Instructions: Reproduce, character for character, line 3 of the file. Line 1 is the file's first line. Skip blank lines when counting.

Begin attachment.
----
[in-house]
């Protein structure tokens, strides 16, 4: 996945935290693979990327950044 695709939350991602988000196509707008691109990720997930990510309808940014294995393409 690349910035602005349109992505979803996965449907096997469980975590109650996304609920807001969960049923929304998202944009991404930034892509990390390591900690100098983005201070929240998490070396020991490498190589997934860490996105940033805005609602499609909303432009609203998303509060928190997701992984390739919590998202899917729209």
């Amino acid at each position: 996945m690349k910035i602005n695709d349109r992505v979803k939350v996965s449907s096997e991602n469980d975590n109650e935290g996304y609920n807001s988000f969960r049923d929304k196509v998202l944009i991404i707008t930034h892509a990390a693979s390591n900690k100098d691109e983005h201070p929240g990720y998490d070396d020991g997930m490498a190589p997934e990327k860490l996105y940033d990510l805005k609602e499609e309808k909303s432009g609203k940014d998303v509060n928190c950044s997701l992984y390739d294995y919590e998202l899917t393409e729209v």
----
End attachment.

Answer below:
């Amino acid at each position: 996945m690349k910035i602005n695709d349109r992505v979803k939350v996965s449907s096997e991602n469980d975590n109650e935290g996304y609920n807001s988000f969960r049923d929304k196509v998202l944009i991404i707008t930034h892509a990390a693979s390591n900690k100098d691109e983005h201070p929240g990720y998490d070396d020991g997930m490498a190589p997934e990327k860490l996105y940033d990510l805005k609602e499609e309808k909303s432009g609203k940014d998303v509060n928190c950044s997701l992984y390739d294995y919590e998202l899917t393409e729209v």